Casting about for helpful hints as best he could, Dennis finally tracked down the blessed event to December 25, 753 A.U.C. The new epoch would have to wait another eight days, however, until January 1st (already celebrated as New Year's Day in the Roman calendar by wild coincidence) to really get started. Dennis's reason for the delay was to wait until the Feast of the Circumcision - always an excuse to party hearty, after all. On that date, Dennis had the modern age begin as 1 AD, "Anno Domine", "The Year of our Lord". Seems all nice and neat, doesn't it? Well, except for a couple of smallish details. The first being that he got the year wrong.
According to the most recent scholarship on the topic, Jesus had to have been born at least four years before Christ. Strange, but true. The story of the Nativity requires Jesus and Herod to be alive at the same time, since Herod was to have instituted a census for the purpose of rooting out his newborn rival. Problem is, Herod up and kacked in 4 BCE (or BC or 749 A.U.C. or 3757 Hebrew Calendar). So, unless somebody had access to a really great Ouija board, the H-man wasn't ordering baby counts or anything else by AD 1. Things get even stickier if one insists on hanging onto the census alone, as the only censuses held around that time were ordered by Augustus in 7 BCE and 7 CE, respectively. Further, Luke 2:2 states that Herod called for the census when Quirinius was governor of Syria... A neat trick, since Q didn't take office until some 10 years after Herod's death. The star of Bethlehem is, likewise, no help at all as the only astronomical phenomena recorded at that time were a comet in 5 BCE, a nova in 4 BCE and triple alignments of Jupiter and Saturn in Pisces in 7 BCE.
...And I won't even go into the problem of Jesus' birthday season.
Suffice to say, Dennis blew it, big time. And if anything magical had occurred on the 2000th anniversary of Christ's actual birth, it would have happened in 1996 or 1995 or 1993... Unless, of course, it happens in 2007 - Or, alternatively: 1997, 1996, 1994 or 2008. Or, if you're still hung up on 1 AD as the "Go" button moment, 2001.
"Huh?" I hear you query. Well, this is where Dennis's second goof comes in: Y'see, the vertically challenged one had the misfortune to cook up a calendar in the sixth century, some three hundred years before the Western world discovered a neat little Arab arithmetical curio: The zero. Denny knew zip about zeroes and so his posh new dating system got started without one - um, that is to say, it did get started with a "1", it just should have started with a zero - But it didn't. The result is that our centuries are counted from **01 to **01. Not from **00 to **00. So, even if Dennis's starting date had been correct, the new millennium that everybody went so mashugah about wasn't even going to begin until the year 2001.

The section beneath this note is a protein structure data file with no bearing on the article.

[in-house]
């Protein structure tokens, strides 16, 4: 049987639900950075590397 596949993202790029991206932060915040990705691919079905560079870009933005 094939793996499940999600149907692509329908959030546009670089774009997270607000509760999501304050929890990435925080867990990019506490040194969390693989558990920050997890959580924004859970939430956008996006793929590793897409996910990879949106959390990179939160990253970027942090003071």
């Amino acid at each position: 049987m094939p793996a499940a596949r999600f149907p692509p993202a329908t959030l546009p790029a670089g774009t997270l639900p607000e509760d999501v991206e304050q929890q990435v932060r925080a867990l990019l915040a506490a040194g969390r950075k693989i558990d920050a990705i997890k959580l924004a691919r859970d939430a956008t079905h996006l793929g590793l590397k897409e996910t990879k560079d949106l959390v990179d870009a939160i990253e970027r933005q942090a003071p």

Of course, back in Dennis's day, no one knew about either of these calendrical shortfalls and his approach to reckoning seemed like a perfectly good one... Didn't mean anybody adopted it, though. After all that work, Dennis had the poor luck to have his Pope up and die on him - in prison for treason against the Emperor, no less - So, instead of having everyone embrace his new system on Papal orders, it simply got circular filed for another 227 years. It wasn't until Saint Bede the Venerable went casting about wildly, looking for a way to put off an Anno Mundi-inspired apocalyptic panic in his own day that Dennis's calendar got dusted off and made official.
So, that's it. End of story. Right? ...Right?...
Au contraire! Dennis might have done a lot to change date numbering, but his retouches did nothing to alter the way the months ran or how the leap years were handled. The rest of the calendar still chugged along in the standard Julian way it had for centuries. And that was a problem, especially when it came to Easter. Most holidays have the decency to fall on specific, predictable dates: The 25th of December, the 1st of January, the November ratings sweeps, etc. Not Easter. The bane of calendar crafters for over a millennium, Easter has to fall on the first Sunday following the first full moon after the vernal equinox. In order to figure all that out properly, you need a calendar that's going to stay put and stop drifting about like a Florida land-fill.
Remember those eleven extra yearly minutes that Julius couldn't be bothered with? Well, by 1578 those eleven minutes - and 14 seconds, to be anal - had added up to ten extra days! Exacerbating that problem was the fact that the Julian calendar suffered from a serious largesse of leap years. The long and short of it was, if something wasn't done to fix things soon, Easter would eventually end up being celebrated right on top of Christmas; an occasion that could lead to some truly surreal holiday pageants.